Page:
Magazine article The Exceptional Parent

Independence Day: Designing Computer Solutions for Individuals with Disability

Magazine article The Exceptional Parent

Independence Day: Designing Computer Solutions for Individuals with Disability

Article excerpt


Four years ago, only a few months after Alan Brightman created our Office of Special Education and Rehabilitation, I was invited to participate in a day-long meeting held on the Apple campus. About half of the 30 participants were Apple employees, mostly key decision makers from our hardware and software development groups. The others were largely involved in product development of a related sort. Some were rehabilitation engineers and third-party developers who focused on designing and manufacturing equipment that made our technology increasingly more useful to individuals with disability. Some were parents of children with disability. And some were individuals with disability themselves.

All had been invited to Apple to learn about our products. And, perhaps more importantly, to teach us about the computing needs of individuals with disability.

As I think about it now, four years later, I'm able to recall that meeting vividly. I suspect the following two reasons have a lot to do with that.

First were the images I watched on videotape, images of individuals with disability skillfully using a personal computer. Some typed using not their fingers but their toes; the keyboard was positioned not on a desktop but on the floor. Others operated the computer by raising an eyebrow or by tapping a switch with their forehead or their knee. Still others used the computer to speak on their behalf. Or they used it to help overcome a history of failing at learning.

These were powerful images, to be sure. And they were accompanied by equally powerful messages delivered by the individuals themselves. "Look what's possible," each seemed to say, "when you have the tools to do the job." It made no difference whether the job was, in fact, a real job ... or whether it was the job of communicating or learning or just having fun. These people were doing it - proudly, productively and independently.

These were not the images of disability to which our society has been historically subjected. We're more accustomed to pictures and words in the mass media that play upon our sympathies, that condition us to feel pity for "those less fortunate." The images I watched during the meeting evoked none of that. They were pictures of strength, pictures of participation, pictures of people getting on with their lives. As Peter and Alan suggest in the book Independence Day, these were individuals becoming known for who they knew they were, rather than for what others have interpreted them to be.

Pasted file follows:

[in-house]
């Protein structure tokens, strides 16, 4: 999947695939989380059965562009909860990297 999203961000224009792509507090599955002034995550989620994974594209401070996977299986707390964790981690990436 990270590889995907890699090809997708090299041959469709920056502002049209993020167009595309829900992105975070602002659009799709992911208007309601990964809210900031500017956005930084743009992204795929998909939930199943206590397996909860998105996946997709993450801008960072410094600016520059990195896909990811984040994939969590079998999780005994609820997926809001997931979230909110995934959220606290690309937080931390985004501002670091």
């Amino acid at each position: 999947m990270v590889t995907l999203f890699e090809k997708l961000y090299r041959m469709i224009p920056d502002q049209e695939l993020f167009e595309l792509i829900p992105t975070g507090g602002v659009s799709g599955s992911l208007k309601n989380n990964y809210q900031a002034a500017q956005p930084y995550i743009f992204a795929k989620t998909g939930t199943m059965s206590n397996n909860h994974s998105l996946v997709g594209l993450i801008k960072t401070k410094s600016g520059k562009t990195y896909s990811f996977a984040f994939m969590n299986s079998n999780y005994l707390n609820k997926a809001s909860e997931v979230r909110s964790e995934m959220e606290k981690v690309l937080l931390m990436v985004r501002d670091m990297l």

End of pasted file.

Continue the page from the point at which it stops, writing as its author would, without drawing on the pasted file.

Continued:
Individuals with disability are frequently overlooked in our society and in societies all across the globe. The reasons, I suppose, are many and varied. But as I observed the literally life-changing effects of personal computer technology on the many individuals at that meeting, I was determined that Apple Computer would never fall prey to the same neglect. My determination, I'm pleased to say, has only been strengthened by what I've seen and experienced since that meeting.

The second reason I remember the meeting was for what it accomplished. You see, I wasn't the only member of the Apple family to have been so dramatically affected by what I saw and heard. So, too, were our engineers and product designers. Particularly as they came to understand how even our own computer products were not always accessible to individuals with disability as they should have been.

We all learned something very important that day about accessibility, about how easy it is to forget that what was designed as a convenience for some can turn out to be an obstacle for another. …

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